The funniest example I can think of is having a zit. Maybe you have had this experience as I have had and if not then I am envious. Because if you have a big zit on your face than the zit can become your entire universe. If you have to go out in public, especially if it is an important social get together like a business meeting or a date, it is easy to become focused on the crater on your face that can turn to obsession with a few hours of tunnel vision; focusing only on this small problem that looms large in your mind.
I can 100% speak from experience on this! I stopped myself from doing or enjoying so many social outing when in university and high school because I was so self-conscious and worried about my face. In hindsight, I was really the only person that cared about it – people care how you make them feel and how you treat them – and it was such small potatoes in the spectrum of life I could have spent less time worrying about.
We do this with so many things in our lives by either making a small problem into a large one or creating ones out of thin air. The human brain is wired to help us survive and as a result, it is always identifying potential problems that could affect us. The challenge is that our prehistoric brain has trouble recognizing a life-threatening issue from one that our culture combined with our predisposition to tunnel vision creates. Our brain can easily escalate our fear to meeting a social norm like fashion or appearance to the same level of some actual threat like a lack of shelter or food. Our brain is not good at creating perspective because your problems are your problems and it doesn’t care about other people’s protection as much as your own.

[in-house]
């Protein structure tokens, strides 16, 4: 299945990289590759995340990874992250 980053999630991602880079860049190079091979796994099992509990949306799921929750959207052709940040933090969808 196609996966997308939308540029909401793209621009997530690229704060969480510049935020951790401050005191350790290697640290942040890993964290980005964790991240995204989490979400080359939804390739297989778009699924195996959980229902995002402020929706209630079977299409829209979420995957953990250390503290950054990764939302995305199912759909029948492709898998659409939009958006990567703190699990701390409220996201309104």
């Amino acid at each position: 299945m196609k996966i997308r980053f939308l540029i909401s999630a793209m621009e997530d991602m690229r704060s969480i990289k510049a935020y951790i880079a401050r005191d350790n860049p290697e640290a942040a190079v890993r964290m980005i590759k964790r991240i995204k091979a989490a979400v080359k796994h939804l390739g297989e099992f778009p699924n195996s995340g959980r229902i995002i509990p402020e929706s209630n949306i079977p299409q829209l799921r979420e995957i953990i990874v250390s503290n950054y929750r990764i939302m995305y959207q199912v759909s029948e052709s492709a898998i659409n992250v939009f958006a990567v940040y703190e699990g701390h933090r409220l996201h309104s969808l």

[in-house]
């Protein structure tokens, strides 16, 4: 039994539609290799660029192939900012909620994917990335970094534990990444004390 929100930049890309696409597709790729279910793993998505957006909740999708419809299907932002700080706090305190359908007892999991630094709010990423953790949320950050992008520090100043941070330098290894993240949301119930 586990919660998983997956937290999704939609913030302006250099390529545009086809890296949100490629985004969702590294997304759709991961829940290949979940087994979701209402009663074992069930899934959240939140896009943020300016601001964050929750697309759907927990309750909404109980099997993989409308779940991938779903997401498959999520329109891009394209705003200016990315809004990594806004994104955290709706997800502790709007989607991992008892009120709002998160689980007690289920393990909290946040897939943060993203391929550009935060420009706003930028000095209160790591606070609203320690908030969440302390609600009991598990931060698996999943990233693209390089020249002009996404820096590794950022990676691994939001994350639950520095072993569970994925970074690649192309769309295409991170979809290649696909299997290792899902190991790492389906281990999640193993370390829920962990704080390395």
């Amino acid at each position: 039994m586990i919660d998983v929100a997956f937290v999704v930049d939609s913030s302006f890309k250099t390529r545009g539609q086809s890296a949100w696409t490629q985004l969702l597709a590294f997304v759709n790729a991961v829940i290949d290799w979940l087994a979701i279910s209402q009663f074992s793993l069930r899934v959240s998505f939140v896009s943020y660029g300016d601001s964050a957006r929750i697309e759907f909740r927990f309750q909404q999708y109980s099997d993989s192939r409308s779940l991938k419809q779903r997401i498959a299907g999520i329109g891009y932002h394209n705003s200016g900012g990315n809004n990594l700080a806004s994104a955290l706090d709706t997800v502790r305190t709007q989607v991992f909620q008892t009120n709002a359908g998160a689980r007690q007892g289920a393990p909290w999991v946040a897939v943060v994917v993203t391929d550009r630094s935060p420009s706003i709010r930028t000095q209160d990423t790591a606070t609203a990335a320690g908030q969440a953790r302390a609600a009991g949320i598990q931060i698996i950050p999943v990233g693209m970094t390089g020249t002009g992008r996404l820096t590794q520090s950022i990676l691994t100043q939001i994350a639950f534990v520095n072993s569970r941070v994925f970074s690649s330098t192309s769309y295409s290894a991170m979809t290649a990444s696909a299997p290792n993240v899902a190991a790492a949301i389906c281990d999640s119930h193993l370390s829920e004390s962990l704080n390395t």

But this is where we need to interrupt our evolution inspired wiring and rewrite it. Taking a moment to stop, step back and gain perspective on any problem, big or small, is going to help you handle it with a better mindset and maybe even identify if it is something you should ever be worrying about.
For everyone, how you put things in perspective is going to be different and will depend on those things that are most valuable in your life.
For me, I always am brought back to a couple of perspectives.
I think about how I had a grandparent that spent her teenage years in a concentration camp and what her family’s life must have been like during and after that time. Talk about putting a zit in perspective.
I think about things that are going on around the world and how relatively privileged I am to live in a safe and relatively prosperous country.
I also just think about all the theses I have in my life that I can take for granted by comparing it to what it would look like for others that don’t.
I think about the health and safety of my family, what it would look like if they were not and how next to that, not much else matters.